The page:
Conclusion: Warriors Two
Warriors Two is certainly a decent amount of fun, a nice blend of action and comedy, with some exciting fight sequences and interesting characters. Being the sedentary chap that I am, I’m not in a position to appreciate the Martial Arts skills in the film as some would, and simply take the film at face value. No doubt someone with a more specific interest in Wing Chun would see this film on another level.
The story couldn’t be simpler; a character tries to do the right thing, and is betrayed and beaten for his troubles. He then learns the ancient art of Wing Chun, and emerges a formidable warrior. It would be a letdown if he didn’t use his newfound skills to teach the bad guys a lesson they won’t forget. The film really rests on how well the story is told, and some sharp direction and nice characterisations really help to make the film enjoyable. The fact that Leung Tsan and Chan Wah were actually characters from the history of Wing Chun adds another dimension to the film.
The film also explores Wing Chun in some depth, without taking us out of the story. A good third of the film is devoted to Wah’s training as Tsan imparts the skills, wisdom and philosophy required to master the art. It’s to Sammo Hung’s credit as director that we are never distracted or feel removed from the story in this second act. In fact the training sequence never feels less than essential to the film and is a joy to watch, snappily directed and perfectly paced.
The final act of the film is action packed, as Wah and his friends confront the villains. The fights are well choreographed and keep the pulse pounding. But this is where the film’s major flaw lies. Sammo Hung has a talent for comedy, and intersperses the drama with lightness to provide a balance through much of the film. It is what I personally look forward to most from Hong Kong cinema. The denouement on the other hand is a moment of tension, when the betrayal and loss that has been building up through the story is resolved. Yet there are still moments of humour in the minutes leading up to the final frame that I found quite misplaced given the drama.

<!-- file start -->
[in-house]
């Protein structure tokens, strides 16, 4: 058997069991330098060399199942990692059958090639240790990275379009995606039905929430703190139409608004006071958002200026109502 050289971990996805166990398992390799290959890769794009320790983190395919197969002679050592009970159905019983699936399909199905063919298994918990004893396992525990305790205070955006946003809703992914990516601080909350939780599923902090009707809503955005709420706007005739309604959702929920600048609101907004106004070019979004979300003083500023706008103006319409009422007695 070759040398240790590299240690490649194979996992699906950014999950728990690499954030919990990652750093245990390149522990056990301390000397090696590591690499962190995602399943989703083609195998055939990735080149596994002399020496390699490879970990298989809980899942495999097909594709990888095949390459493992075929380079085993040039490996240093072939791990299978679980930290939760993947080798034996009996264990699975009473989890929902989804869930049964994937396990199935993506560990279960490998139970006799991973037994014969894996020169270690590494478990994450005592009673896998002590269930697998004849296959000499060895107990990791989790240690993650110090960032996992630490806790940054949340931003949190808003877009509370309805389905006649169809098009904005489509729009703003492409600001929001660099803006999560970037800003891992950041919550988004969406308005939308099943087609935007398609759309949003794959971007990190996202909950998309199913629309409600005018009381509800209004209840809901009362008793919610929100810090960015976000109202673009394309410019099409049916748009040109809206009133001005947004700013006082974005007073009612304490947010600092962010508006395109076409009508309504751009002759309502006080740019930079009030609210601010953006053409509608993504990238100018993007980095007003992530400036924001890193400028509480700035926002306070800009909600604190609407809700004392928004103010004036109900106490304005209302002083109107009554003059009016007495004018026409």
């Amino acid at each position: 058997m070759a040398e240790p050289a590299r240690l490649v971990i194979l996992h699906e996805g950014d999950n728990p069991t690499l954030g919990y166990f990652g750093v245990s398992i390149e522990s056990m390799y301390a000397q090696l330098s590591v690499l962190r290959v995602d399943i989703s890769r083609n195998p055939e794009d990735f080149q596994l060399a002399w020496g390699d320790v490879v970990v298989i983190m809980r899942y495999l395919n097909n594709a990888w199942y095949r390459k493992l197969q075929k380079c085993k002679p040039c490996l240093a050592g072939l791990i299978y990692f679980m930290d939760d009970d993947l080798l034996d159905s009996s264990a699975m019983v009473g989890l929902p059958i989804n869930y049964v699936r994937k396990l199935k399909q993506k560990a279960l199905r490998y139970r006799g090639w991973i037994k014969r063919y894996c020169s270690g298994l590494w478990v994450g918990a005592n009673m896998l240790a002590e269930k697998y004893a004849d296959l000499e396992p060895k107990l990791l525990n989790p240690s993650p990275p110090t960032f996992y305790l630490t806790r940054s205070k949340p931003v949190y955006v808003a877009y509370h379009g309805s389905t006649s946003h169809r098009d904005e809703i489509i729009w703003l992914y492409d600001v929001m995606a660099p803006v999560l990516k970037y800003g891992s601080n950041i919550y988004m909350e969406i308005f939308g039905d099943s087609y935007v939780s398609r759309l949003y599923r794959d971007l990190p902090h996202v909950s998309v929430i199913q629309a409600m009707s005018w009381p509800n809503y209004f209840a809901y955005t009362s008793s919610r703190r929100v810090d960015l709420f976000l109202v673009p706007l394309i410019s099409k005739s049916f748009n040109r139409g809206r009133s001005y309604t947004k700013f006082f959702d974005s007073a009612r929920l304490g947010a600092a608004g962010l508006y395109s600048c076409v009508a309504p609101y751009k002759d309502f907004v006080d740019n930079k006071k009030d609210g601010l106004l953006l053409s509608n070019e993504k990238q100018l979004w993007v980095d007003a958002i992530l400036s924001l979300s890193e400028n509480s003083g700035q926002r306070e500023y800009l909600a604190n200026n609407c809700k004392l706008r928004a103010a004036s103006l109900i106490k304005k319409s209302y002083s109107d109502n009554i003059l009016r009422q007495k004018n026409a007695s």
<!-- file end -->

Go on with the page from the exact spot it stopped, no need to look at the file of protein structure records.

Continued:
Watching Warriors Two in high definition is just the revelation that you’d hope for. The 2k restoration is such an improvement over the old DVD release that it may as well just be a different film, and the action really does shine on this Blu-ray. But those problems I found with the film the first time around aren’t going to vanish. The comedy seems more and more out of place, the more serious the story gets towards the end. The image boost is obvious, but for me the real improvement is in having the authentic original audio; no overcooked up-mix.
Introduction: The Prodigal Son
The Prodigal Son takes us back to the town of Foshan. While Warriors Two introduced us to Leung Tsan as a venerable Wing Chun master, The Prodigal Son takes us back to his youth when he was anything but. Instead, he was a pampered young man, proud of his kung fu, thinking himself invincible, but only thanks to his family bribing all opponents to take a dive in any fight. His pride takes an almost fatal knock when he encounters opera performer Leung Yee-tai, who refuses to be bribed.
Leung Tsan dusts himself off, and with his father’s money, inveigles his way into the opera troupe, ostensibly as a servant to Leung Yee-tai, but with a hope of eventually becoming his disciple. But this Wing Chun master is unwilling to pass on his skills. And there is another rich scion looking for a kung fu challenge. And just like Leung Tsan, Nifei’s family spend serious money to keep their son safe. There’s one difference however, they don’t bother bribing potential opponents, they just pay assassins to get rid of them.
The Disc: The Prodigal Son